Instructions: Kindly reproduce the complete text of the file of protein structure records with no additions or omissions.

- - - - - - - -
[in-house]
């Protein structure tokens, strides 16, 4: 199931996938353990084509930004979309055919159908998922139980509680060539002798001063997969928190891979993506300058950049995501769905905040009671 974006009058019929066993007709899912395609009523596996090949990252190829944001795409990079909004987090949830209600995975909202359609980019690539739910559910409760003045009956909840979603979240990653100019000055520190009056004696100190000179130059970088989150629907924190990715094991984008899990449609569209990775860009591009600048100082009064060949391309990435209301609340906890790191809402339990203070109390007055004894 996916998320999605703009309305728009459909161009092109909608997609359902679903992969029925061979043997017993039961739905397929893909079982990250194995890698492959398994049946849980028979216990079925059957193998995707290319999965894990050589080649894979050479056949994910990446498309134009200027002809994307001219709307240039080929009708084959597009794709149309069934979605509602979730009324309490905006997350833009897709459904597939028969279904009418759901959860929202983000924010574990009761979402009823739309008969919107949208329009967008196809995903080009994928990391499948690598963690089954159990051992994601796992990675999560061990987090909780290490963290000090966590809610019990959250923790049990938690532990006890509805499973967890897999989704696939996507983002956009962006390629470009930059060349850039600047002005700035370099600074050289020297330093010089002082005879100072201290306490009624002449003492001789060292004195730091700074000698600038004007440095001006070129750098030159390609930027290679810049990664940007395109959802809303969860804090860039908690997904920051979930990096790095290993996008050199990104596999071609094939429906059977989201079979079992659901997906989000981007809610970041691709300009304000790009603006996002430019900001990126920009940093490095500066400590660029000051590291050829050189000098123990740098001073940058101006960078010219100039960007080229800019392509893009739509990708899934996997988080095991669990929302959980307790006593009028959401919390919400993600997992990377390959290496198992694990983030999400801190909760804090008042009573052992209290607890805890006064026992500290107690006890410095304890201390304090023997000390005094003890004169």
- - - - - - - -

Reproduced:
[in-house]
């Protein structure tokens, strides 16, 4: 199931996938353990084509930004979309055919159908998922139980509680060539002798001063997969928190891979993506300058950049995501769905905040009671 974006009058019929066993007709899912395609009523596996090949990252190829944001795409990079909004987090949830209600995975909202359609980019690539739910559910409760003045009956909840979603979240990653100019000055520190009056004696100190000179130059970088989150629907924190990715094991984008899990449609569209990775860009591009600048100082009064060949391309990435209301609340906890790191809402339990203070109390007055004894 996916998320999605703009309305728009459909161009092109909608997609359902679903992969029925061979043997017993039961739905397929893909079982990250194995890698492959398994049946849980028979216990079925059957193998995707290319999965894990050589080649894979050479056949994910990446498309134009200027002809994307001219709307240039080929009708084959597009794709149309069934979605509602979730009324309490905006997350833009897709459904597939028969279904009418759901959860929202983000924010574990009761979402009823739309008969919107949208329009967008196809995903080009994928990391499948690598963690089954159990051992994601796992990675999560061990987090909780290490963290000090966590809610019990959250923790049990938690532990006890509805499973967890897999989704696939996507983002956009962006390629470009930059060349850039600047002005700035370099600074050289020297330093010089002082005879100072201290306490009624002449003492001789060292004195730091700074000698600038004007440095001006070129750098030159390609930027290679810049990664940007395109959802809303969860804090860039908690997904920051979930990096790095290993996008050199990104596999071609094939429906059977989201079979079992659901997906989000981007809610970041691709300009304000790009603006996002430019900001990126920009940093490095500066400590660029000051590291050829050189000098123990740098001073940058101006960078010219100039960007080229800019392509893009739509990708899934996997988080095991669990929302959980307790006593009028959401919390919400993600997992990377390959290496198992694990983030999400801190909760804090008042009573052992209290607890805890006064026992500290107690006890410095304890201390304090023997000390005094003890004169």